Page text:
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The times they were a changin'.....

Some laws capture the feelings and attitudes of an entire decade. The Civil Rights Act of 1964 is such a law. In the years before its passage, events such as Brown v. Board of Education, Montgomery Bus Boycott, the Little Rock Nine, the March on Washington (see photo), and the bombing of the 16th Street Baptist Church in Birmingham, all pointed to the need for legislative reform at the national level.

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Initially suggested by President John F. Kennedy in 1963 when he urged Americans to take action toward guaranteed equal treatment of all citizens, the act was signed into law by Lyndon B. Johnson on July 2, 1964. It "prohibited discrimination in public places, provided for the integration of schools and other public facilities, and made employment discrimination illegal."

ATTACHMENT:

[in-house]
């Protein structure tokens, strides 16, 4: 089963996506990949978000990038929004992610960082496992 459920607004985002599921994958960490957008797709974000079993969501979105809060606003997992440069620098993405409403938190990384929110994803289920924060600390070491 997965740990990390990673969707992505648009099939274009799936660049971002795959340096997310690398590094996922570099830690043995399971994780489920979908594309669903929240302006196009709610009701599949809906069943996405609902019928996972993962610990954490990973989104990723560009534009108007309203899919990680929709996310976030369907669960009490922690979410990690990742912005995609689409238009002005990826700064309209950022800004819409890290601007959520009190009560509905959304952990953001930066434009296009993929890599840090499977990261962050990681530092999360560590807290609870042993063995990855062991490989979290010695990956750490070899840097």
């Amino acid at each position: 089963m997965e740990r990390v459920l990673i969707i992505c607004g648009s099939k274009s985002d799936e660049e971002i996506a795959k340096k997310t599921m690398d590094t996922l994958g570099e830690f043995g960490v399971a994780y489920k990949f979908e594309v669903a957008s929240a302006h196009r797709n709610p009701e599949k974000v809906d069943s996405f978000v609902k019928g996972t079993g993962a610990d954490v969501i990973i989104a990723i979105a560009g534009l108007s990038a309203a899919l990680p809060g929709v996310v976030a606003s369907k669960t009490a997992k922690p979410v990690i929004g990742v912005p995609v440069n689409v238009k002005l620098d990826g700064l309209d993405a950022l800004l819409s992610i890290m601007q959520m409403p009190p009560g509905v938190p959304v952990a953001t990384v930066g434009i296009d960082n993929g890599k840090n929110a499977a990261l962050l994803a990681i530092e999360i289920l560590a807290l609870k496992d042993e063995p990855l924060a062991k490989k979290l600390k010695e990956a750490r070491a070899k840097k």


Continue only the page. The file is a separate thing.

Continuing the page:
Extensive resources into the Civil Rights movement can be found at the Historical Publications of the United States Commission on Civil Rights site hosted by the University of Maryland Thurgood Marshall Law Library, and at the home page of the U.S. Commission on Civil Rights.